FDIC orders OKCoin to correct misleading insurance claims
The FDIC cited three instances of OKCoin making false statements about its insurance status.
The U.S. Federal Deposit Insurance Corp. (FDIC) has issued a cease and desist letter to OKCoin, warning the exchange about misleading statements regarding its insurance status.
In a June 15 letter, the FDIC alleged that the exchange and its senior executives made false representations stating or suggesting that certain crypto-related products were FDIC-insured.
The agency ordered the exchange to remove these claims from its website, social media accounts, marketing materials, mobile app, and any other customer-facing publication within 15 business days and provide written confirmation of compliance.
FDIC deposit insurance protects customers by providing coverage for their deposits in the unlikely event of the failure of an FDIC-insured bank. The federal agency insures customers’ deposits of up to $250,000 in registered banks, providing a safety net in case of bank failures. However, it does not cover digital assets deposits.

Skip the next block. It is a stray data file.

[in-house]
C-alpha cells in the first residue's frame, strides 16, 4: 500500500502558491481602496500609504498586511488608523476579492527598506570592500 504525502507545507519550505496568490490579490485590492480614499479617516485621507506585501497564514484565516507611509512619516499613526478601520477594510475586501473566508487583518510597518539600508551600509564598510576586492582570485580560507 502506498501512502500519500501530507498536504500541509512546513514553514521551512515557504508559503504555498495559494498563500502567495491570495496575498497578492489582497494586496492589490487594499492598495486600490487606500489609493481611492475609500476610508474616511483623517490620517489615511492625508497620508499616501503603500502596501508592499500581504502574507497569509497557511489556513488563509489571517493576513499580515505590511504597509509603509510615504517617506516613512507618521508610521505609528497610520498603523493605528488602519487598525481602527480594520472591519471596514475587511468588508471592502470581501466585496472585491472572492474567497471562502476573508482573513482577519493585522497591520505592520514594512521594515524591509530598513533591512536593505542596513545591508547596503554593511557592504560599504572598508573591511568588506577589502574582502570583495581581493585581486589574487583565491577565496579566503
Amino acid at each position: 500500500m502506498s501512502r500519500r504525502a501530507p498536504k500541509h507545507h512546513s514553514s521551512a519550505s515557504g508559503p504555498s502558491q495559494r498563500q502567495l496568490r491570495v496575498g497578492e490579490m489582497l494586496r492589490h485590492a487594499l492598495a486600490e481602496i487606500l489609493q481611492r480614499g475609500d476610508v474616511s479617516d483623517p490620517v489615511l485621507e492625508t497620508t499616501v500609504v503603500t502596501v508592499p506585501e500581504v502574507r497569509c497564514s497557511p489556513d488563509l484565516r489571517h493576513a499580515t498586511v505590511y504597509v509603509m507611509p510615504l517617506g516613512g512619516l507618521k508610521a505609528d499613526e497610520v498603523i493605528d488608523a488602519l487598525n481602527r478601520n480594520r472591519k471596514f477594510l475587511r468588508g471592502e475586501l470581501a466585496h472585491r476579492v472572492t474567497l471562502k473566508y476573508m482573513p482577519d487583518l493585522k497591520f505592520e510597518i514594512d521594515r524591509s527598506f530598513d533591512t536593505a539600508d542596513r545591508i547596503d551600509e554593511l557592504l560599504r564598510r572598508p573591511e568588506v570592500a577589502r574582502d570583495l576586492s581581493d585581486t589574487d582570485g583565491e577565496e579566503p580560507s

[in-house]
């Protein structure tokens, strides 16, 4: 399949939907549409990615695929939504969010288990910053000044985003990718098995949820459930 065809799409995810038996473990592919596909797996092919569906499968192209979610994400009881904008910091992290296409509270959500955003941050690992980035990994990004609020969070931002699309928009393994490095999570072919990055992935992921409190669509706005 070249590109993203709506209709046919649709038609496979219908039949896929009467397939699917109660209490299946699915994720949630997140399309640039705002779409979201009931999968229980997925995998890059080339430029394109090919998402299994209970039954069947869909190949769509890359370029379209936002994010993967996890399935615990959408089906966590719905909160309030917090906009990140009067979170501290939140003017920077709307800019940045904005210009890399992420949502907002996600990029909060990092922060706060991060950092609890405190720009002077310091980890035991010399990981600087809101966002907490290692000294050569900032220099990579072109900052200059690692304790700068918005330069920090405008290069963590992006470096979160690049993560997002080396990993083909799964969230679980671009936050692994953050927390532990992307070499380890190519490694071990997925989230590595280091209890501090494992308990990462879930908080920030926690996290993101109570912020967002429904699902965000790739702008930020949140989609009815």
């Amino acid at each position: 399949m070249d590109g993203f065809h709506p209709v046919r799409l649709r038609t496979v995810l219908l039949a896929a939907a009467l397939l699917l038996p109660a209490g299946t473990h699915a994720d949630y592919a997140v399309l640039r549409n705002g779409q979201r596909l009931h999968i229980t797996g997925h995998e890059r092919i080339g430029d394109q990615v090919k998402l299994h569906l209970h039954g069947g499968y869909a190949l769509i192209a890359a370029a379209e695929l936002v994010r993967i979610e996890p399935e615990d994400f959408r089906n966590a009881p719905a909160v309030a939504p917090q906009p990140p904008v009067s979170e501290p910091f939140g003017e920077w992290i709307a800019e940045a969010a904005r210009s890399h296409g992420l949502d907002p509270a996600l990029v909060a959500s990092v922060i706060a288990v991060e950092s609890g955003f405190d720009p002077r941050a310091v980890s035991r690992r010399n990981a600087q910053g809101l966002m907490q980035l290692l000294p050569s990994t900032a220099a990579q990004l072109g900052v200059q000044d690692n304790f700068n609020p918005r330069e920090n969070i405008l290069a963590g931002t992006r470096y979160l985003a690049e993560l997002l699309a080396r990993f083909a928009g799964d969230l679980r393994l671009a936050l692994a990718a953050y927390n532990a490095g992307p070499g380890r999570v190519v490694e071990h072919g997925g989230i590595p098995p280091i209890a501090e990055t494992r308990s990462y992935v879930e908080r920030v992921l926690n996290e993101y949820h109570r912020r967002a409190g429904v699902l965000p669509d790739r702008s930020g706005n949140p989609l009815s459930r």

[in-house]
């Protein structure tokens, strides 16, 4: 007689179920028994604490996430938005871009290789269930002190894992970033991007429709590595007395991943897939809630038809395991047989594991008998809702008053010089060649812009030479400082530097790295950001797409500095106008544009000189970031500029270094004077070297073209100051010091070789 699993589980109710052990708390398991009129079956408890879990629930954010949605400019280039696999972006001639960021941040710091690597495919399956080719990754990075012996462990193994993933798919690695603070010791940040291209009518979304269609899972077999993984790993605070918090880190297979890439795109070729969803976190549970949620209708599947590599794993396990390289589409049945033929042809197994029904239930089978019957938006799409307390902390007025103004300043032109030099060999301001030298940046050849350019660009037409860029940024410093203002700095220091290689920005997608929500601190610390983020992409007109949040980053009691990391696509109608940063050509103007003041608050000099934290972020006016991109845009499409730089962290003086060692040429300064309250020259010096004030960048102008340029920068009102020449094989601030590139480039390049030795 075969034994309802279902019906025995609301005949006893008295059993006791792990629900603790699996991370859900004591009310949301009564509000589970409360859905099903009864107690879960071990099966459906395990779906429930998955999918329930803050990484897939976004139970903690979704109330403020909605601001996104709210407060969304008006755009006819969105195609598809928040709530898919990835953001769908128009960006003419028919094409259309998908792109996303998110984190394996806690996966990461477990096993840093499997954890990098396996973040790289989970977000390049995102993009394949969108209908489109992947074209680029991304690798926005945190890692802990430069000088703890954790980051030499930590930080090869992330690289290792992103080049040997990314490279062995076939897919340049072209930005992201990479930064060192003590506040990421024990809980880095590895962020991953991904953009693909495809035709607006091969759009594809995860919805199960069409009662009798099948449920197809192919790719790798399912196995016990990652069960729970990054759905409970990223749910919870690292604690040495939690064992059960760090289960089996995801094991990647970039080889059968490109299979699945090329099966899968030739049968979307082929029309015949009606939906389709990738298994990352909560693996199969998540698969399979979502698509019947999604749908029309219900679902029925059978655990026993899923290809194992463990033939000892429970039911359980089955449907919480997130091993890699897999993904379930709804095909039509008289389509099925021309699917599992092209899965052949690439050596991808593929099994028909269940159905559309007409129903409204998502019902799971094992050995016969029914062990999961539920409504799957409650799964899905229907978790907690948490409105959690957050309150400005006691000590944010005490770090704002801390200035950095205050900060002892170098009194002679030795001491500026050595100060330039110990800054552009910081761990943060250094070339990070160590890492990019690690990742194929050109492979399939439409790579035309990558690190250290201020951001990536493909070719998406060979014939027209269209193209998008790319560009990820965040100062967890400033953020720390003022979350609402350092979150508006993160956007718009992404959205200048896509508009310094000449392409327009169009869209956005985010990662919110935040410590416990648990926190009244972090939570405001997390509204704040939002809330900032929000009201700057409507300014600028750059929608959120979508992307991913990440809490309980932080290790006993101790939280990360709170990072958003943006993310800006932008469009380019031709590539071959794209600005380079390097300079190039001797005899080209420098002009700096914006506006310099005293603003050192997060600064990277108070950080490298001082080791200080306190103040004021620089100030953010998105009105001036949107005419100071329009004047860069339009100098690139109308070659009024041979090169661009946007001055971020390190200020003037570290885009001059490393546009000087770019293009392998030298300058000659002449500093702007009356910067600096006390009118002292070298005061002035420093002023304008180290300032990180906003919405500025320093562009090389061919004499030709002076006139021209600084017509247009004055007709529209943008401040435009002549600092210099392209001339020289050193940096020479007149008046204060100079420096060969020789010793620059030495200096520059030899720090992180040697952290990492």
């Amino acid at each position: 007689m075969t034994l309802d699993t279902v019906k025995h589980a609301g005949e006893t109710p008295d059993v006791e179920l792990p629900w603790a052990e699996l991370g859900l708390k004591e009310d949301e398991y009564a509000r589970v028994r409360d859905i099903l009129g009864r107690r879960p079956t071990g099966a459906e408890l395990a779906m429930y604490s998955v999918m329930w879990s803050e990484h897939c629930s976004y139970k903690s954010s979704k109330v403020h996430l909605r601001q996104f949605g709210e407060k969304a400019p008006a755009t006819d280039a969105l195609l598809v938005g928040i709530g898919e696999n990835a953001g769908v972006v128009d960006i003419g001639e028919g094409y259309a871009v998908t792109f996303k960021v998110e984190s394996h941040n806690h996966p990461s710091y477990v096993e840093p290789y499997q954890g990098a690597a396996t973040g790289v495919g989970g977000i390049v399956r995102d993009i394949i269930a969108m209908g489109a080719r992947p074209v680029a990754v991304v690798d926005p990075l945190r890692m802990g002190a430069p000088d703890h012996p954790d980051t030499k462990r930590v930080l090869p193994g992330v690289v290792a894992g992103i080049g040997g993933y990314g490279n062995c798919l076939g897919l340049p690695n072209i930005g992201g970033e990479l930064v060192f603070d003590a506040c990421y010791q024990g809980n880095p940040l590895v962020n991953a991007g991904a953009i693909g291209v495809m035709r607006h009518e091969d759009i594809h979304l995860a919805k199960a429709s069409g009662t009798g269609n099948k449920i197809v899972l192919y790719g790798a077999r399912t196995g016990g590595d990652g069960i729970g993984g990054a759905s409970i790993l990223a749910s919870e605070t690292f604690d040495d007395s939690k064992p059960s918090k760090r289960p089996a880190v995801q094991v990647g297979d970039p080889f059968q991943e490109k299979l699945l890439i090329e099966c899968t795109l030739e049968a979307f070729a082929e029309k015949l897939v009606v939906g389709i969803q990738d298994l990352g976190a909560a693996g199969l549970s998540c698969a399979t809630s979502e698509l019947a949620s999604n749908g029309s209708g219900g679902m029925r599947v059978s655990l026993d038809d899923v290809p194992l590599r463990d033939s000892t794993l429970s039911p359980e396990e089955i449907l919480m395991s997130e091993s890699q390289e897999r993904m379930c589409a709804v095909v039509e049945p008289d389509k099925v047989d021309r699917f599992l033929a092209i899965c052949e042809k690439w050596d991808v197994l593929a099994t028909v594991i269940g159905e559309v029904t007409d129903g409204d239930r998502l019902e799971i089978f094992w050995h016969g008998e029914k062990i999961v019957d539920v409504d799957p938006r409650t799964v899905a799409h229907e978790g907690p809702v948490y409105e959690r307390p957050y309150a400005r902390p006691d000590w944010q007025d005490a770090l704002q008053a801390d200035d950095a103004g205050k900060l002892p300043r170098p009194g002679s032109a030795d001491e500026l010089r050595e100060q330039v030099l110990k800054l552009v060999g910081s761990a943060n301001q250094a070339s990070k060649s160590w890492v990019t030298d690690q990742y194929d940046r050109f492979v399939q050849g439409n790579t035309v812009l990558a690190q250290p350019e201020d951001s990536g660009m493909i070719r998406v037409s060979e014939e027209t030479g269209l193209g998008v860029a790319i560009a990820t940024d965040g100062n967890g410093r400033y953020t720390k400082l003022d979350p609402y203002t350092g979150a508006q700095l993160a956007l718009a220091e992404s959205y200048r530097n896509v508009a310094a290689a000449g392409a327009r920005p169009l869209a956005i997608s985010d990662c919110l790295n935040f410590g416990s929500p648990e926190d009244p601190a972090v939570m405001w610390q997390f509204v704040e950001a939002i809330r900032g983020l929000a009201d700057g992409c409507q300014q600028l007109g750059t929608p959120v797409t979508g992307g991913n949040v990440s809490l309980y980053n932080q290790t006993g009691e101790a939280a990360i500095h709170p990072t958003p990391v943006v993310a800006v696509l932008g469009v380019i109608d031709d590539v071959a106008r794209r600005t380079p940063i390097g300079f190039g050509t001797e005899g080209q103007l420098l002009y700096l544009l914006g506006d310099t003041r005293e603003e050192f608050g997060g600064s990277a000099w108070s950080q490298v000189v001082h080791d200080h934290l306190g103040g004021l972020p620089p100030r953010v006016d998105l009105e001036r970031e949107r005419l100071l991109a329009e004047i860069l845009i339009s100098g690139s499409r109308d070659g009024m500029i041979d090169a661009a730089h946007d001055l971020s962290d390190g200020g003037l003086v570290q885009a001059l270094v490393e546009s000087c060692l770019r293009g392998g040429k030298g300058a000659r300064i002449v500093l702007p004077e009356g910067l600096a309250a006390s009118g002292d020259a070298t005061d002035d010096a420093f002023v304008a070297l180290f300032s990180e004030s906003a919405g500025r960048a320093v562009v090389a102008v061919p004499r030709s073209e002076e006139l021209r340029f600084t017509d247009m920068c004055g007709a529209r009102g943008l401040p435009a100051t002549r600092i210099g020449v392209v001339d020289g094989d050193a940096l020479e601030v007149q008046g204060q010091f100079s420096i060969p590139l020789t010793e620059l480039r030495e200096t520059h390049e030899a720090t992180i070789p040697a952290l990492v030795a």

FDIC cites instances of misrepresentation
The agency cited three instances of misleading statements made by OKCoin concerning its insurance status. These included a blog post advertisement where the exchange claimed it was licensed across the U.S. and its accounts had FDIC insurance.
Another instance cited by the regulator involved the exchange’s statement that the Provenance Blockchain, and its HASH utility token, which is available from OKCoin, have received regulatory approval from SEC, OCC, FED, and the FDIC.
In the third instance, OKCoin’s Chief Marketing Officer tweeted that OKCoin offers FDIC insurance on USD deposits.
According to the FDIC, these statements contain false and misleading representations regarding FDIC deposit insurance and could mislead customers.
“OKCoin is not FDIC-insured and the FDIC does not insure non-deposit products. By not distinguishing between U.S.-dollar deposits and crypto assets, the statements imply FDIC insurance coverage applies to all customer funds (including crypto assets). In addition, the FDIC does not insure or endorse particular blockchains.”
An OKCoin spokesperson told CryptoSlate that:
“A core principle at Okcoin is to respect applicable laws and regulations, and we remain committed to collaborating with stakeholders including regulators whenever possible. Okcoin is aware of this matter and is taking immediate action to assess the statements flagged by the FDIC and address them as necessary.”
Updated with OKCoin’s statement on June 16 at 16:25 UTC.